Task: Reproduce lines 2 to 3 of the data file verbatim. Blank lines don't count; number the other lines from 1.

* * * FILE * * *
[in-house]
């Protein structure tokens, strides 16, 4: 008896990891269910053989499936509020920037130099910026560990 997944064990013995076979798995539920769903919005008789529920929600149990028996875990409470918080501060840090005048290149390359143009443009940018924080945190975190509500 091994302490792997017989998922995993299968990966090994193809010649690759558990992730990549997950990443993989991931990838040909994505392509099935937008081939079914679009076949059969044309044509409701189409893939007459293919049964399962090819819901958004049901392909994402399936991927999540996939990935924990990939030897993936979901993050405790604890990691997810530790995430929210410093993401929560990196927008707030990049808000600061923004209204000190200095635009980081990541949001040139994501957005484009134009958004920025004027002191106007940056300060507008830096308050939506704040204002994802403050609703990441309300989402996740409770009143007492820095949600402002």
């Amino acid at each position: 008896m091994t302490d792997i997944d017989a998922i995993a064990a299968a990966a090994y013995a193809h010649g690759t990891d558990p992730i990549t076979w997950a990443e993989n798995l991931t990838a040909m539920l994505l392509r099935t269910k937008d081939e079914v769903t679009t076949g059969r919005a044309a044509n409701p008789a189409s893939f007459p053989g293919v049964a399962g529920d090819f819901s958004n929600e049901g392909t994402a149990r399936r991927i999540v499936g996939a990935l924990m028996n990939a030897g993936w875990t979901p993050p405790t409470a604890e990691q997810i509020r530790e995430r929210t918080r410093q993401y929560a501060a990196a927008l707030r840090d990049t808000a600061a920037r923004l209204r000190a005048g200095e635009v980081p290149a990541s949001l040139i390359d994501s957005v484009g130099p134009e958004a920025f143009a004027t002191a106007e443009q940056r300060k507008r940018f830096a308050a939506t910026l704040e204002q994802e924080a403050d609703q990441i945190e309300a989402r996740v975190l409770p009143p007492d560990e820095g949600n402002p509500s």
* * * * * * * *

């Protein structure tokens, strides 16, 4: 008896990891269910053989499936509020920037130099910026560990 997944064990013995076979798995539920769903919005008789529920929600149990028996875990409470918080501060840090005048290149390359143009443009940018924080945190975190509500 091994302490792997017989998922995993299968990966090994193809010649690759558990992730990549997950990443993989991931990838040909994505392509099935937008081939079914679009076949059969044309044509409701189409893939007459293919049964399962090819819901958004049901392909994402399936991927999540996939990935924990990939030897993936979901993050405790604890990691997810530790995430929210410093993401929560990196927008707030990049808000600061923004209204000190200095635009980081990541949001040139994501957005484009134009958004920025004027002191106007940056300060507008830096308050939506704040204002994802403050609703990441309300989402996740409770009143007492820095949600402002």
């Amino acid at each position: 008896m091994t302490d792997i997944d017989a998922i995993a064990a299968a990966a090994y013995a193809h010649g690759t990891d558990p992730i990549t076979w997950a990443e993989n798995l991931t990838a040909m539920l994505l392509r099935t269910k937008d081939e079914v769903t679009t076949g059969r919005a044309a044509n409701p008789a189409s893939f007459p053989g293919v049964a399962g529920d090819f819901s958004n929600e049901g392909t994402a149990r399936r991927i999540v499936g996939a990935l924990m028996n990939a030897g993936w875990t979901p993050p405790t409470a604890e990691q997810i509020r530790e995430r929210t918080r410093q993401y929560a501060a990196a927008l707030r840090d990049t808000a600061a920037r923004l209204r000190a005048g200095e635009v980081p290149a990541s949001l040139i390359d994501s957005v484009g130099p134009e958004a920025f143009a004027t002191a106007e443009q940056r300060k507008r940018f830096a308050a939506t910026l704040e204002q994802e924080a403050d609703q990441i945190e309300a989402r996740v975190l409770p009143p007492d560990e820095g949600n402002p509500s």